Finally, I should note that the proposed consolidation may very well have positive ancillary effects on investors and on the Commission's work. Following the consolidation, Commission staff would continue to conduct examinations of the combined SRO's regulatory, investigatory, and enforcement activities. However, instead of examining the member regulation activities of two SROs, Commission staff would be able to focus its resources on ensuring that the single, combined SRO effectively regulates member firms. Investors, too, may benefit from the consolidation, since the consolidated SRO would combine the strengths of the talented and experienced enforcement and regulatory staff from both the NASD and the NYSE. As a result, the consolidated SRO's staff could be able to more effectively focus their efforts in areas that are critical to investors, such as sales practices.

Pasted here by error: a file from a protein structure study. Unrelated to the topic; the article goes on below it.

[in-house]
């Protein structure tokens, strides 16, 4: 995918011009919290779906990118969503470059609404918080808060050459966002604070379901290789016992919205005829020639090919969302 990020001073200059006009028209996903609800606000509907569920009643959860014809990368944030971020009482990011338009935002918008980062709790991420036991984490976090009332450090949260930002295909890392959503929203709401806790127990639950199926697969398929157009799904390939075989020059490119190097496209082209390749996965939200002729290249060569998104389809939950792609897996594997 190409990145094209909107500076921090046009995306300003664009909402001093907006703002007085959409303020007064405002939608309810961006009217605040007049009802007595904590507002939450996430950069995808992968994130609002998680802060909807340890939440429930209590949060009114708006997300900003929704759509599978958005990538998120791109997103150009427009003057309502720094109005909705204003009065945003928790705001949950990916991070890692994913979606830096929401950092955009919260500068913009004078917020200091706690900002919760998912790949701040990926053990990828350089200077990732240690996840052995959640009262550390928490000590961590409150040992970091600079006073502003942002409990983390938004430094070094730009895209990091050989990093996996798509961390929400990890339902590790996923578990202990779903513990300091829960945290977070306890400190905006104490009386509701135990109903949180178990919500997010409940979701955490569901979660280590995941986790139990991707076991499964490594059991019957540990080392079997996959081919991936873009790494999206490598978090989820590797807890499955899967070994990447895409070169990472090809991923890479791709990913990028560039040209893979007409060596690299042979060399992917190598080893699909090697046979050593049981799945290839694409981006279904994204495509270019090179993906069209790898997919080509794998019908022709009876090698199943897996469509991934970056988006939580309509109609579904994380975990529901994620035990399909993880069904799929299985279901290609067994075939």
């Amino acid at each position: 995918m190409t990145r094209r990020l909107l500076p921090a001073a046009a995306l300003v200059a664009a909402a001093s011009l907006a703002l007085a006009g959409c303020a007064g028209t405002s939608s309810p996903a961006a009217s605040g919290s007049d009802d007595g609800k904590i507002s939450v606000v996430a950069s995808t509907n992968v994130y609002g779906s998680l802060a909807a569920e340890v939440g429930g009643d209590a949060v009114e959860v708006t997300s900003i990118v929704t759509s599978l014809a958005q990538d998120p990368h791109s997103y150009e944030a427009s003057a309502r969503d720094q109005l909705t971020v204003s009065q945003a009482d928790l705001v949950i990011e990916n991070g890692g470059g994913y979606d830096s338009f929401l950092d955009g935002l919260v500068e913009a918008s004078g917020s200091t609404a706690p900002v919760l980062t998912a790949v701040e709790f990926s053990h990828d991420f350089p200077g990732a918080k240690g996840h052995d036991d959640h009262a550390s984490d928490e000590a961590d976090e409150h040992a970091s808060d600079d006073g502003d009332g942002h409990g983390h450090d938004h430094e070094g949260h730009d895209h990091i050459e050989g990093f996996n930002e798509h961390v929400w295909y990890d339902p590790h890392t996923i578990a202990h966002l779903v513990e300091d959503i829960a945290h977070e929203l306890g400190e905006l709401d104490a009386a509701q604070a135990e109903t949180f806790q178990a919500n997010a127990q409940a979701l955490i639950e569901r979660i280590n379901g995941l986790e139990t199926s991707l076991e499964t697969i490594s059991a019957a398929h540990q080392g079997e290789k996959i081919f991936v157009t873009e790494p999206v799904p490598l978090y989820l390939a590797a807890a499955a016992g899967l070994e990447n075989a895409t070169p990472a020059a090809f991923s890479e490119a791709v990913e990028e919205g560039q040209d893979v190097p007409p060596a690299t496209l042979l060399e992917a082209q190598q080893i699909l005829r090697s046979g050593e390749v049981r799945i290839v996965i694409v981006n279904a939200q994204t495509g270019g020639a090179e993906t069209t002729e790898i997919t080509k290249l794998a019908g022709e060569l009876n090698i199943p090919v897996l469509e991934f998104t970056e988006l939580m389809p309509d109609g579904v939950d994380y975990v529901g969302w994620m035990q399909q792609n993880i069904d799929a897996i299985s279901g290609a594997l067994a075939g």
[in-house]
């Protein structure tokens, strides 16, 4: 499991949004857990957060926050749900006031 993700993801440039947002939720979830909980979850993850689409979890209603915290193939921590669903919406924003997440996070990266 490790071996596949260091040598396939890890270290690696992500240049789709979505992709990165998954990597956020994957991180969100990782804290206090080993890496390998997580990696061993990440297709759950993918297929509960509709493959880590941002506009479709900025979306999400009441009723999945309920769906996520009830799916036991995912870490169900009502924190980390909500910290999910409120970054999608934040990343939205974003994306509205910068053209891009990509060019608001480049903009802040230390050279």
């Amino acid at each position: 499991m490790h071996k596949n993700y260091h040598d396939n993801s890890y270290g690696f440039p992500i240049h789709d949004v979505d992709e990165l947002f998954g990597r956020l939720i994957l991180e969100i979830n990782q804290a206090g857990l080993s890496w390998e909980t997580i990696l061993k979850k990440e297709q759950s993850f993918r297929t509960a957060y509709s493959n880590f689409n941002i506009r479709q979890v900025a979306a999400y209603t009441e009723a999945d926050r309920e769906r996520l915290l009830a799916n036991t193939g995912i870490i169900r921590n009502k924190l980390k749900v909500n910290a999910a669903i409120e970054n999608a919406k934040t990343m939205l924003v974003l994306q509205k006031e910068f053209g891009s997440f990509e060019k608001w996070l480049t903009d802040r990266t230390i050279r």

I am grateful for the opportunity to provide you with an overview of the self-regulatory system and an update on the proposed consolidation of the NASD's and NYSE's member firm regulatory operations. I am happy to take any questions you may have.